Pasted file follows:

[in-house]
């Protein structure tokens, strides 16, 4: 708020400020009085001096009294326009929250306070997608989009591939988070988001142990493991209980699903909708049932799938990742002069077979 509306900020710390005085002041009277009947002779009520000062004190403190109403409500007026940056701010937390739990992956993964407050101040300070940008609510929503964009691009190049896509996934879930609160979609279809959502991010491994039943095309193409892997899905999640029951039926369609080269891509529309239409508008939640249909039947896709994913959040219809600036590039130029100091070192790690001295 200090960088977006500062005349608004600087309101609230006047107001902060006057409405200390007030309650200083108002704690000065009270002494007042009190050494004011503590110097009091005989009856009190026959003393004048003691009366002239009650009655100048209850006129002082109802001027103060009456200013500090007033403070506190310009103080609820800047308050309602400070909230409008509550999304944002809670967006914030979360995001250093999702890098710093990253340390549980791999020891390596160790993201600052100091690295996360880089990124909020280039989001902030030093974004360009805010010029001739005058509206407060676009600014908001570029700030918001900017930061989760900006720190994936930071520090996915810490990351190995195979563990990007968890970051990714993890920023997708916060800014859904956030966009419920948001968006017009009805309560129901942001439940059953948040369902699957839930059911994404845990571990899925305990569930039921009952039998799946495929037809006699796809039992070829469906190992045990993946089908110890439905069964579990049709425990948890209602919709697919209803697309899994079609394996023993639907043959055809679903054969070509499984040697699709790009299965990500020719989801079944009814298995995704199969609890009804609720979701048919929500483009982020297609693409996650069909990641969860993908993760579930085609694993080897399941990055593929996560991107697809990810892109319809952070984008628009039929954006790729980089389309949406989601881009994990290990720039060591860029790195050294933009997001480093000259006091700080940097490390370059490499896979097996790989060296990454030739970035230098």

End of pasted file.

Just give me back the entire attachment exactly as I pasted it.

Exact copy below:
[in-house]
């Protein structure tokens, strides 16, 4: 708020400020009085001096009294326009929250306070997608989009591939988070988001142990493991209980699903909708049932799938990742002069077979 509306900020710390005085002041009277009947002779009520000062004190403190109403409500007026940056701010937390739990992956993964407050101040300070940008609510929503964009691009190049896509996934879930609160979609279809959502991010491994039943095309193409892997899905999640029951039926369609080269891509529309239409508008939640249909039947896709994913959040219809600036590039130029100091070192790690001295 200090960088977006500062005349608004600087309101609230006047107001902060006057409405200390007030309650200083108002704690000065009270002494007042009190050494004011503590110097009091005989009856009190026959003393004048003691009366002239009650009655100048209850006129002082109802001027103060009456200013500090007033403070506190310009103080609820800047308050309602400070909230409008509550999304944002809670967006914030979360995001250093999702890098710093990253340390549980791999020891390596160790993201600052100091690295996360880089990124909020280039989001902030030093974004360009805010010029001739005058509206407060676009600014908001570029700030918001900017930061989760900006720190994936930071520090996915810490990351190995195979563990990007968890970051990714993890920023997708916060800014859904956030966009419920948001968006017009009805309560129901942001439940059953948040369902699957839930059911994404845990571990899925305990569930039921009952039998799946495929037809006699796809039992070829469906190992045990993946089908110890439905069964579990049709425990948890209602919709697919209803697309899994079609394996023993639907043959055809679903054969070509499984040697699709790009299965990500020719989801079944009814298995995704199969609890009804609720979701048919929500483009982020297609693409996650069909990641969860993908993760579930085609694993080897399941990055593929996560991107697809990810892109319809952070984008628009039929954006790729980089389309949406989601881009994990290990720039060591860029790195050294933009997001480093000259006091700080940097490390370059490499896979097996790989060296990454030739970035230098």